Home News Great Whites hang out in Pacific’s ‘shark cafe’

Great Whites hang out in Pacific’s ‘shark cafe’

Published on 12/11/2009

Paris -- Great Whites may be loners but the ocean's most feared predators also hang out together between Mexico and Hawaii at a deep sea watering hole known as the "White Shark Cafe," a study released last week reveals.

No animals inspire more fascination and frissons but scientists admit to knowing precious little about how the endangered Great Whites get around and get it on as they navigate the globe’s oceans.

Like other open water sharks prized for their meat — and, in Asia, especially for their fins — the magnificent hunting machines are threatened with extinction, according to experts.

The new study identifies a distinct population and a major new genetic grouping of the Great White in the eastern Pacific, only the third such "clade" ever found.

The other two concentrations of Carcharodon carcharias are off the coast of South Africa, and in the waters between Australia and New Zealand.

It had long been assumed shark species at the top of the ocean food chain that roam the high seas looking for food and mates did so almost randomly.

But using satellite tagging, acoustic monitoring of shark "hot spots" and genetic samples, a research team led by Barbara Block of Stanford University found — to their surprise — that the eastern Pacific’s Great Whites are real homebodies.

Over an eight year period, nearly 100 sharks were electronically tagged, and even more had tissue samples taken by scientists working from a ship.

Not only do the sharks consistently migrate along the same paths, they stick to a schedule too.

Between August and December, the Great Whites — which can grow up to six metres (20 feet) and three tonnes — stalk waters off the coast of central and northern California, feasting on seals and sea lions.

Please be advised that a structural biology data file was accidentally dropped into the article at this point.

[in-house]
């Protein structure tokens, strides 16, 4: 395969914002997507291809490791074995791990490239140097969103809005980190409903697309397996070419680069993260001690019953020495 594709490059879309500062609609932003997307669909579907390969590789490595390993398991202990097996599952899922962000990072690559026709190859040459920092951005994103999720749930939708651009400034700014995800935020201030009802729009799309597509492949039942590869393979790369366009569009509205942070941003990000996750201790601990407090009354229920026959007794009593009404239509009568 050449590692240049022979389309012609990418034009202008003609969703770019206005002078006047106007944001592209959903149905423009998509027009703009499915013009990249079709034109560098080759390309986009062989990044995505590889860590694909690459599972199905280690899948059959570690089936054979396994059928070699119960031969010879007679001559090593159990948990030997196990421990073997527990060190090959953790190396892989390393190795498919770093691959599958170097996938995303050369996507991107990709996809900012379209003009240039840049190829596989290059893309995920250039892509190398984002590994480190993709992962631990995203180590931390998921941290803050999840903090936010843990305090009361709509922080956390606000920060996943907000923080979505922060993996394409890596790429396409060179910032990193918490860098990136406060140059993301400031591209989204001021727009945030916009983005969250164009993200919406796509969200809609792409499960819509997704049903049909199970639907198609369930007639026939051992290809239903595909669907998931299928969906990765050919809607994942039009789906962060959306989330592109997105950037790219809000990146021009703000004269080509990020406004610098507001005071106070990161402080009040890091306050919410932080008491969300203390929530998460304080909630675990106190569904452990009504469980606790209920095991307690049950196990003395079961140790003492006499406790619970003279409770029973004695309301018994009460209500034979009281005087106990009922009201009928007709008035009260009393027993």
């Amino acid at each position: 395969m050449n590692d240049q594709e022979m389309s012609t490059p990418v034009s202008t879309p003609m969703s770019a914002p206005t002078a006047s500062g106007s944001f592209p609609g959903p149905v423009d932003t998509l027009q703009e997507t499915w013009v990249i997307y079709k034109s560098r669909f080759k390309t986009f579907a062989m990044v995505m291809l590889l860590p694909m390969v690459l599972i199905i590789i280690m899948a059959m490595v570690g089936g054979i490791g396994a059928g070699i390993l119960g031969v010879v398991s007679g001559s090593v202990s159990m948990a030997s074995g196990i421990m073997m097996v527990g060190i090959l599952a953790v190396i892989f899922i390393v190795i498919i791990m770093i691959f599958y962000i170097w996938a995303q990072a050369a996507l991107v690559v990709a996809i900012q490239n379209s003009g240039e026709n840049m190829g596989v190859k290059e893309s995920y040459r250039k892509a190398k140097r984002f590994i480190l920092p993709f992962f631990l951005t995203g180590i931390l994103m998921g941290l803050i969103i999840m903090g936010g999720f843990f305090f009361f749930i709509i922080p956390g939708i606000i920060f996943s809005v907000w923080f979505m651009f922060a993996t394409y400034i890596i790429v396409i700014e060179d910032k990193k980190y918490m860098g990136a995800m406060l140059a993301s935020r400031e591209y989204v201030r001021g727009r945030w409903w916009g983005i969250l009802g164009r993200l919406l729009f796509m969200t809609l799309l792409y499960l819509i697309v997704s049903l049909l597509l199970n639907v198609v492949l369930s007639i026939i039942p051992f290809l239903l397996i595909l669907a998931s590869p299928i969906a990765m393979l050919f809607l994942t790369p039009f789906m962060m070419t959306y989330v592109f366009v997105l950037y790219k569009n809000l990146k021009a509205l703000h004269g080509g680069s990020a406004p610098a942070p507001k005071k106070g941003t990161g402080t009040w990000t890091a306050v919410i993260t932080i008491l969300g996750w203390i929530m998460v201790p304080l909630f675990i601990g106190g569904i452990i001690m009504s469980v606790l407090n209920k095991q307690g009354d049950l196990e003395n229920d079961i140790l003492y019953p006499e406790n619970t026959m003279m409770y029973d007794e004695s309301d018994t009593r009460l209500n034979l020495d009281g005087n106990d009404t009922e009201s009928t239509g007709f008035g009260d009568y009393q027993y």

Their preferred hunting grounds in this area are known as the "red triangle,” notes the study, published in the British journal Proceedings of the Royal Society B.

Starting in January, they head for the deep blue around Hawaii some 4,000 kilometres (2,500 miles) to the west, where they are found in largest numbers between April and July.

But some — especially males — loiter at a halfway point known as the "White Shark Cafe,” with females coming and going for what scientists presume is a bit of shark intimacy.

The new findings will help conservation efforts, the study concludes: "The population’s fidelity to predictable locations offer clear population assessment, monitoring and management options."

A third of the world’s open water sharks — including the Great White and hammerhead — face extinction, according to the largest ever shark survey, completed earlier this year by the International Union for the Conservation of Nature (IUCN).

For decades, significant numbers of sharks — including blue and mako — have perished as "by-catch" in commercial tuna and swordfish operations.

More recently, the soaring value of shark meat has prompted some of these fisheries to target sharks as a lucrative sideline.

Europe is the fastest growing market for meat from the porbeagle and another species, the spiny dogfish.

Around 100 million sharks are caught in commercial and sports fishing every year, and several species have declined by more than 80 percent in the past decade alone, according the International Fund for Animal Welfare (IFAW).